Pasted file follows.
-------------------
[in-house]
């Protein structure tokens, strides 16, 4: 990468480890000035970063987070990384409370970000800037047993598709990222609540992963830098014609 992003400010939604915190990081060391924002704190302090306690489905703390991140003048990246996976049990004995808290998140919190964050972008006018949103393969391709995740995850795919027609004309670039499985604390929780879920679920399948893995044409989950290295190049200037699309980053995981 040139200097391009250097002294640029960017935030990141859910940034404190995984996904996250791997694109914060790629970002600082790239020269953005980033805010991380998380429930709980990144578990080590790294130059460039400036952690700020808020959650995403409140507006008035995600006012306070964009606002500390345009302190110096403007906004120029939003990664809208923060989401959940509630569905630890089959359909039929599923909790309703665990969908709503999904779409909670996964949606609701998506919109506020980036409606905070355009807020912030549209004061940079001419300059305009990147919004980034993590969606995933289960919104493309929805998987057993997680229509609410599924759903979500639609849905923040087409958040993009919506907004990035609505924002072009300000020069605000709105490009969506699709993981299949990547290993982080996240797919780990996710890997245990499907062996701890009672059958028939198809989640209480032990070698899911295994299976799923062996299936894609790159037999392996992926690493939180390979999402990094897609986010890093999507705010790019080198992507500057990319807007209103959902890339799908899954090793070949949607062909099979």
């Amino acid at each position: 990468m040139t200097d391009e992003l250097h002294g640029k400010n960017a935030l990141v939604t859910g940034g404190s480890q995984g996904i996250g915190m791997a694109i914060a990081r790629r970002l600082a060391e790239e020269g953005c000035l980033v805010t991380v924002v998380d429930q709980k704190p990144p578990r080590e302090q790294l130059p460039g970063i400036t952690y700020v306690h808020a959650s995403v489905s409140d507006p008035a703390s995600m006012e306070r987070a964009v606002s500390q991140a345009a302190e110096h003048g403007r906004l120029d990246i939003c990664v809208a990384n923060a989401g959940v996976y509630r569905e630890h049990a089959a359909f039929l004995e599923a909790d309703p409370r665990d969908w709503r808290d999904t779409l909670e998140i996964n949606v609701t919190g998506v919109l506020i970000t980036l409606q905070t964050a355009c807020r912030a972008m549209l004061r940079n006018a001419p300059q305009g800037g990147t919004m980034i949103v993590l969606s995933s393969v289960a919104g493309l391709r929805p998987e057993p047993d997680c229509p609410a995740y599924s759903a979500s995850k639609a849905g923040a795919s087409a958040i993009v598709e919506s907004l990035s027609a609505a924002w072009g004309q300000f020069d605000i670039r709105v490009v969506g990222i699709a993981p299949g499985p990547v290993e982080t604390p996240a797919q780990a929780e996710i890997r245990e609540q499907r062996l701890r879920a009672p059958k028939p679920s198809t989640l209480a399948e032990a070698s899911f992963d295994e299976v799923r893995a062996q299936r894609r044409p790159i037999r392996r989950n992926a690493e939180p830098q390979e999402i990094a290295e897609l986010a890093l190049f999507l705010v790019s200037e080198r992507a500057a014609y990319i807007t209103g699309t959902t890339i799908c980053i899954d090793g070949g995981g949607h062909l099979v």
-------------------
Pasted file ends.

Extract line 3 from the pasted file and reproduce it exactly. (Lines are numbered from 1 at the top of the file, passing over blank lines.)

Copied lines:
């Amino acid at each position: 990468m040139t200097d391009e992003l250097h002294g640029k400010n960017a935030l990141v939604t859910g940034g404190s480890q995984g996904i996250g915190m791997a694109i914060a990081r790629r970002l600082a060391e790239e020269g953005c000035l980033v805010t991380v924002v998380d429930q709980k704190p990144p578990r080590e302090q790294l130059p460039g970063i400036t952690y700020v306690h808020a959650s995403v489905s409140d507006p008035a703390s995600m006012e306070r987070a964009v606002s500390q991140a345009a302190e110096h003048g403007r906004l120029d990246i939003c990664v809208a990384n923060a989401g959940v996976y509630r569905e630890h049990a089959a359909f039929l004995e599923a909790d309703p409370r665990d969908w709503r808290d999904t779409l909670e998140i996964n949606v609701t919190g998506v919109l506020i970000t980036l409606q905070t964050a355009c807020r912030a972008m549209l004061r940079n006018a001419p300059q305009g800037g990147t919004m980034i949103v993590l969606s995933s393969v289960a919104g493309l391709r929805p998987e057993p047993d997680c229509p609410a995740y599924s759903a979500s995850k639609a849905g923040a795919s087409a958040i993009v598709e919506s907004l990035s027609a609505a924002w072009g004309q300000f020069d605000i670039r709105v490009v969506g990222i699709a993981p299949g499985p990547v290993e982080t604390p996240a797919q780990a929780e996710i890997r245990e609540q499907r062996l701890r879920a009672p059958k028939p679920s198809t989640l209480a399948e032990a070698s899911f992963d295994e299976v799923r893995a062996q299936r894609r044409p790159i037999r392996r989950n992926a690493e939180p830098q390979e999402i990094a290295e897609l986010a890093l190049f999507l705010v790019s200037e080198r992507a500057a014609y990319i807007t209103g699309t959902t890339i799908c980053i899954d090793g070949g995981g949607h062909l099979v």